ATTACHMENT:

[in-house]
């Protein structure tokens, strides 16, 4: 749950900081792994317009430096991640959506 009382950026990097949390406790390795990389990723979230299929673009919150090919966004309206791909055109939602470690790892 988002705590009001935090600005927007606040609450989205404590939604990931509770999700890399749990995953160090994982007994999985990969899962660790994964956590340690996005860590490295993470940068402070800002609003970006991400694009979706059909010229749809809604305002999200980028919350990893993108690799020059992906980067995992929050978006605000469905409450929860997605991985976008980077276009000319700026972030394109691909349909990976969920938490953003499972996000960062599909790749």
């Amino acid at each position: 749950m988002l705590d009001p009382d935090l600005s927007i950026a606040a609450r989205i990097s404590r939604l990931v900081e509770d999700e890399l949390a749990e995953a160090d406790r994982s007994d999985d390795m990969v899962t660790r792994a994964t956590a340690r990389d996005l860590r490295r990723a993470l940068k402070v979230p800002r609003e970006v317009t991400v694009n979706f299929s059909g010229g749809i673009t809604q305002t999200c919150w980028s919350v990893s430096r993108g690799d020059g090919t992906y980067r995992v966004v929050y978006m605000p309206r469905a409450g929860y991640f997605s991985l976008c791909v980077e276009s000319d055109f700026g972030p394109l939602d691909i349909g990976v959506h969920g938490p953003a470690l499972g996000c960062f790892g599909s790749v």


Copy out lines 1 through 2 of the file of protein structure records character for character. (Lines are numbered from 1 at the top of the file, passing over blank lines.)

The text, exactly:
[in-house]
């Protein structure tokens, strides 16, 4: 749950900081792994317009430096991640959506 009382950026990097949390406790390795990389990723979230299929673009919150090919966004309206791909055109939602470690790892 988002705590009001935090600005927007606040609450989205404590939604990931509770999700890399749990995953160090994982007994999985990969899962660790994964956590340690996005860590490295993470940068402070800002609003970006991400694009979706059909010229749809809604305002999200980028919350990893993108690799020059992906980067995992929050978006605000469905409450929860997605991985976008980077276009000319700026972030394109691909349909990976969920938490953003499972996000960062599909790749």